"The staircase leading up into the coffee shops in Down Town Amman are well worn. This wear and tear is evident by the indelible stains left from the constant flow of traffic of feet over many years. These stains are part of legacy that is important to the memory of all card players. coffee drinkers and many others, for we live in a time of change where in future years it may not be commercially viable to linger for hours nursing one cup of coffee.
The contrast of murky, bleak staircases to the fluorescent lit spaces of the coffee room is comforting and somewhat familiar place. It is familiar as during my adolescence, I would have seen many of these men walk in and out of these coffee houses. Sometimes I would take the courage and climb those steps inside and watch for a moment, quietly absorbing this intimate world where plain men came together to forget the everyday realities of life.
In my life I have learnt to appreciate the ordinariness of life, it is the simplicity and uncomplicated way of life that helps to hold my integrity working as an artist. The coffee house holds everything that is true to me of mankind. It’s a place where there is no room for social pretension. There is a harsh rawness and at the same time a fragility that leaves all exposed.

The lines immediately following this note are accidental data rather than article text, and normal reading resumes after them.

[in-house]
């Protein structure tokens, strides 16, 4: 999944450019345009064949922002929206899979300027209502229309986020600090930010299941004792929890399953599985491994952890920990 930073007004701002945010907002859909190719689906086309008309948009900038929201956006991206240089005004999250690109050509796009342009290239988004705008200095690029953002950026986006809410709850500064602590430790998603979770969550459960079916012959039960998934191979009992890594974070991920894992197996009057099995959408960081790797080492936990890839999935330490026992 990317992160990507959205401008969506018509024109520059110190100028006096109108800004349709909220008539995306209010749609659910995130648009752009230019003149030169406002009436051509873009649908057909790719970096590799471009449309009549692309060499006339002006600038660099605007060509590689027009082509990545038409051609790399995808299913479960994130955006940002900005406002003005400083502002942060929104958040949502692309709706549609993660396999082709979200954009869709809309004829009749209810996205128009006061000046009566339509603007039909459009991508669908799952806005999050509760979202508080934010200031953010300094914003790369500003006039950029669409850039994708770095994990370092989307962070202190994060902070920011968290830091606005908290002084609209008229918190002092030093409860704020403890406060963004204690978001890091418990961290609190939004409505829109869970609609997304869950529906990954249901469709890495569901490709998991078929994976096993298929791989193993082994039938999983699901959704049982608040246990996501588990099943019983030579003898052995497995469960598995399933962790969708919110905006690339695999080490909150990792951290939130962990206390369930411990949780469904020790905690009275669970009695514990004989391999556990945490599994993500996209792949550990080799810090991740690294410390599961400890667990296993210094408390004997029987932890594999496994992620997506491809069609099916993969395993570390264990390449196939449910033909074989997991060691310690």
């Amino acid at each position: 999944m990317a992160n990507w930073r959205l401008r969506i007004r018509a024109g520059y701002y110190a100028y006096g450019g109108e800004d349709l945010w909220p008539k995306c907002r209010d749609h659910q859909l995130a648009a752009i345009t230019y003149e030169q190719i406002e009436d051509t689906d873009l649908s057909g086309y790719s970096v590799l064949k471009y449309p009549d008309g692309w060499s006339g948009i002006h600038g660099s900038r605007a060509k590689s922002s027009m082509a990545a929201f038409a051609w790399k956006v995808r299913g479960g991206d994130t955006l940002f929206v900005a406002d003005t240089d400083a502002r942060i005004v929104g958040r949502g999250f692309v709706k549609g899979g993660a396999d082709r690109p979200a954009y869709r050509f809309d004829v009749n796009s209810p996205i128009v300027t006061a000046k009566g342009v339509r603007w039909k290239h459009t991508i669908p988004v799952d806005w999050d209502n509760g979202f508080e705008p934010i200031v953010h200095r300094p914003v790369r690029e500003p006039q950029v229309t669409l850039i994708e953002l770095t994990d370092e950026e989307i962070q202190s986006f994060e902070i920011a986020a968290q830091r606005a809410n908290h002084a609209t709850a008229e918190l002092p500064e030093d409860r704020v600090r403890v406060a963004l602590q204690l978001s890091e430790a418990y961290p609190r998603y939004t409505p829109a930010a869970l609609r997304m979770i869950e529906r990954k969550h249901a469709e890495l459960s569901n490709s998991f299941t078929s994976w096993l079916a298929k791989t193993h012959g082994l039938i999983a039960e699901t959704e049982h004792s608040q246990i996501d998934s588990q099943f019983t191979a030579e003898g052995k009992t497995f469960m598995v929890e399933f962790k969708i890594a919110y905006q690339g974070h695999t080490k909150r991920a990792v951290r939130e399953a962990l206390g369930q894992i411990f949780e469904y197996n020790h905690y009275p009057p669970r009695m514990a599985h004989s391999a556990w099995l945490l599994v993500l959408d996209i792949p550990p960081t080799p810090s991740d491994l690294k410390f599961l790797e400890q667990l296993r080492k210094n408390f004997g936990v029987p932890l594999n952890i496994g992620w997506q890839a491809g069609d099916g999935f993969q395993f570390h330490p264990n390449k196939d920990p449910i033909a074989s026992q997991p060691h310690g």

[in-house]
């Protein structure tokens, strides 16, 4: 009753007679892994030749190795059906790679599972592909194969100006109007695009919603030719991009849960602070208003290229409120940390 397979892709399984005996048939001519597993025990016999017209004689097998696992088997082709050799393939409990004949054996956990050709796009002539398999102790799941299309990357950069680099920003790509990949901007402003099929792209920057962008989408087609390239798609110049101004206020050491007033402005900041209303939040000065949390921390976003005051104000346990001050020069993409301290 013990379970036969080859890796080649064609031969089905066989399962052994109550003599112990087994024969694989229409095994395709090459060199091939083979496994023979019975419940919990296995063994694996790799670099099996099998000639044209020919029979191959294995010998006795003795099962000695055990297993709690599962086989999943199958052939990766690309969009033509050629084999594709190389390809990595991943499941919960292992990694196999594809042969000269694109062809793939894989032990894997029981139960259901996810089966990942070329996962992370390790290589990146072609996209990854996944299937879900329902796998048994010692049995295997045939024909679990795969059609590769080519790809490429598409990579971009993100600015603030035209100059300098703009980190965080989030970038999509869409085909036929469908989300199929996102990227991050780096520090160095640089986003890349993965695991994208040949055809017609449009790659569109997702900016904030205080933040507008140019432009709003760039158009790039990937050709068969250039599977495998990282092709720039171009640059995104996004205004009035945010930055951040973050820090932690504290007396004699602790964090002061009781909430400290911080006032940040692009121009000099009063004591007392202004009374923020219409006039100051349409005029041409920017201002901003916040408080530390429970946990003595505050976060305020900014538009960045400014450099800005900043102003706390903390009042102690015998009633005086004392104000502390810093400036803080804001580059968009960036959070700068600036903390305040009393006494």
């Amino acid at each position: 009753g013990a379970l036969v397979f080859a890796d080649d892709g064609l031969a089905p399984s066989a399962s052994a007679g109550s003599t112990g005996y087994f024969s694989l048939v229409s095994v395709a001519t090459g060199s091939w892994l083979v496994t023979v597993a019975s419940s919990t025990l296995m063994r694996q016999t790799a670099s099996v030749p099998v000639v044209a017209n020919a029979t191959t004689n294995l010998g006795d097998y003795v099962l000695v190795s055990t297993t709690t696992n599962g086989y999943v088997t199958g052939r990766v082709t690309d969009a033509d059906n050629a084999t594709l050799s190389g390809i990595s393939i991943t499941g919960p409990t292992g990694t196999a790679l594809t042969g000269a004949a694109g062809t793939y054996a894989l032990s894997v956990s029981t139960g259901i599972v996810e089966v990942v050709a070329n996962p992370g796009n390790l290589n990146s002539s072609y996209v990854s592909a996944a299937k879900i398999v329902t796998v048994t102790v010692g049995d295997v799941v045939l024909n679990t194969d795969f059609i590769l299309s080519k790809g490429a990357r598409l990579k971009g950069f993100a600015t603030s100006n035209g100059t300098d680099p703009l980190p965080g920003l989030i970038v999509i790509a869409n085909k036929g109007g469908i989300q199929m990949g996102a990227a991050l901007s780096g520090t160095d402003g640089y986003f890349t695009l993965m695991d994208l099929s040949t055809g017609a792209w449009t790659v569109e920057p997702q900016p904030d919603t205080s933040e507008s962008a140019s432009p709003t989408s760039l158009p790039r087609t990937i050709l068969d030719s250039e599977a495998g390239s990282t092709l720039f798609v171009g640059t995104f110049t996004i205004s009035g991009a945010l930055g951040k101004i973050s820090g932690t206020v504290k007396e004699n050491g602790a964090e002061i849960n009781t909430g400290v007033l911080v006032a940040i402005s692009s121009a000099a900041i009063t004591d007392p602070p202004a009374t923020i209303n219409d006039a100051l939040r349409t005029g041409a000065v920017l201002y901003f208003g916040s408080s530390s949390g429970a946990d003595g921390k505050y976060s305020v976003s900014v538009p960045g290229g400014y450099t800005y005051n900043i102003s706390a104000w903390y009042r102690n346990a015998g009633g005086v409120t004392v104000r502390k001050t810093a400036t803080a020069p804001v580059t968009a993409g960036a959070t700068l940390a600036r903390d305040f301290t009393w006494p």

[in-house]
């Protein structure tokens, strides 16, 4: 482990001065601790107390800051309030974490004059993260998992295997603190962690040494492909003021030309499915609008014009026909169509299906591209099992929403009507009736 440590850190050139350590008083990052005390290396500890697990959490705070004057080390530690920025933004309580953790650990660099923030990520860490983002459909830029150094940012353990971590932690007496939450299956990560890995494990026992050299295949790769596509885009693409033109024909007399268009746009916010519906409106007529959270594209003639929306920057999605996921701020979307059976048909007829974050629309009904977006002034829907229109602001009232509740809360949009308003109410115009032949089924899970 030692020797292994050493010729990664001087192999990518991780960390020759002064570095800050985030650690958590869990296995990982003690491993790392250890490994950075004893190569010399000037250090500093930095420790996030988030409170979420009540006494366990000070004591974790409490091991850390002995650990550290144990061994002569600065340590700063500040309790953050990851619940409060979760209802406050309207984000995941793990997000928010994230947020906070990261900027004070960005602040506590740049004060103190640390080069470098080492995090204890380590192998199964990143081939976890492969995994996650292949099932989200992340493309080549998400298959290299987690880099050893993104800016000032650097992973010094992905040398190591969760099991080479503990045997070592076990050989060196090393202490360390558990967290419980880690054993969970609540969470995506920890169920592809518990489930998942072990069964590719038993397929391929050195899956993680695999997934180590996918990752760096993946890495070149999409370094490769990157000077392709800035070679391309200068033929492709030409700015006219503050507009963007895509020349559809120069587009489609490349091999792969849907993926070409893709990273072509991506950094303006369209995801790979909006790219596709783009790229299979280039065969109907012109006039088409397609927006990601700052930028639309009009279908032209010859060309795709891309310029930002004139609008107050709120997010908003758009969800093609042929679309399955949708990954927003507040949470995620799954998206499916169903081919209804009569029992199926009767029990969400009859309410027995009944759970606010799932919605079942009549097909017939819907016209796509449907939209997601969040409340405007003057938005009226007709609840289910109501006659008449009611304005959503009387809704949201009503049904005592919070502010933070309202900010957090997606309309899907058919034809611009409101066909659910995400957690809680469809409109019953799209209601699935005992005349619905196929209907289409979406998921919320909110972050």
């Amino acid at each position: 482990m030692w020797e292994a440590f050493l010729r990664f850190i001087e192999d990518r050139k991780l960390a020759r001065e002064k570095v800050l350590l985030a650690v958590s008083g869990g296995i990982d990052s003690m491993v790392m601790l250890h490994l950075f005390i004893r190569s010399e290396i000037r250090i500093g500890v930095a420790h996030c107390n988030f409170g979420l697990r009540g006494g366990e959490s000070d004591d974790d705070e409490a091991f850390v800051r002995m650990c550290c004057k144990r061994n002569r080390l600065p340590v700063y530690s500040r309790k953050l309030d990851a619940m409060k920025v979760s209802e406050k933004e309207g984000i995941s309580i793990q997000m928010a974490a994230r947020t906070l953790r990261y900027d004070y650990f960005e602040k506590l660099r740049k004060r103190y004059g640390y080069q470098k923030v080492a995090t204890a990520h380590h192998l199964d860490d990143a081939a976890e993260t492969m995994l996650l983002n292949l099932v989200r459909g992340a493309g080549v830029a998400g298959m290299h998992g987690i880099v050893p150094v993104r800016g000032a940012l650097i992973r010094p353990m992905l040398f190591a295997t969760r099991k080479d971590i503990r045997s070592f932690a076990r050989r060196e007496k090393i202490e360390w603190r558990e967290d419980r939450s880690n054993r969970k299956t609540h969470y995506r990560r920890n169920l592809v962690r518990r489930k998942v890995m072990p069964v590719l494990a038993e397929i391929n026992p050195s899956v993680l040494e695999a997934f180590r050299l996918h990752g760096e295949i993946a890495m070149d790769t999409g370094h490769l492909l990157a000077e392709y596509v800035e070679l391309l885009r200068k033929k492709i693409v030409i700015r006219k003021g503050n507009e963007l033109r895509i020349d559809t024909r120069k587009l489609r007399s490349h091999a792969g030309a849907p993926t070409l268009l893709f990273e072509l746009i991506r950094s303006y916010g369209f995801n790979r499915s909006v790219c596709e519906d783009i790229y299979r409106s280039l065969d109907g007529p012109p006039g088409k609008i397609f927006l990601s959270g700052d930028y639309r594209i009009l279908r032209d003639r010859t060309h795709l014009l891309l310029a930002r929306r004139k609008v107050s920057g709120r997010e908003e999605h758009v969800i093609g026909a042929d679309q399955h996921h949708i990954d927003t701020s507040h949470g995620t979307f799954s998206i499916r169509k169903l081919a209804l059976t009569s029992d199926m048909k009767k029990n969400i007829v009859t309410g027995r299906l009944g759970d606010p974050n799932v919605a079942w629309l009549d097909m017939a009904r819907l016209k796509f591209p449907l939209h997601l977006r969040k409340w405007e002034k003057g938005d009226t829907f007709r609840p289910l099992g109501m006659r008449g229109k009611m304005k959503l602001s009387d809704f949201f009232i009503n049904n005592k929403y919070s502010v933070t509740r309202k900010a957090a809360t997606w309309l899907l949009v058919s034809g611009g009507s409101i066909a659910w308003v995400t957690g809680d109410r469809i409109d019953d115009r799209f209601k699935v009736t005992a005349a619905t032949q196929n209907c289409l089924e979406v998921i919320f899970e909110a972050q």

Its worn chairs and tables balance precariously, paint peeling from the walls, bent ashtrays from years of use and lit pipes gathering a haze of smoke….
High ceilings, earth y colored walls are the background which gives a warm glow in juxtaposition with its stark dark wooden chairs. The tables well scratched and the arranged at random within the room. Both the chairs and the tables tell a history in it self.
Groups of men huddled together like a flock of blackbirds all varying in shape and size. There is an unspoken friendship as the men play, rarely taking their eyes off the cards. Their bodies rarely move, almost statuesque. A quiet hum fills the room which is reassuring as I try to capture the moment of a bent body or an empty chair which sits forlornly in the space.
Over the last six years I have spent a few nights a week painting and drawing in this environment. In a way this café has become another home for me. I sit afar and observe all that is there and as in my boyhood the fascination remains, as I capture the unique moments of the Down Town café."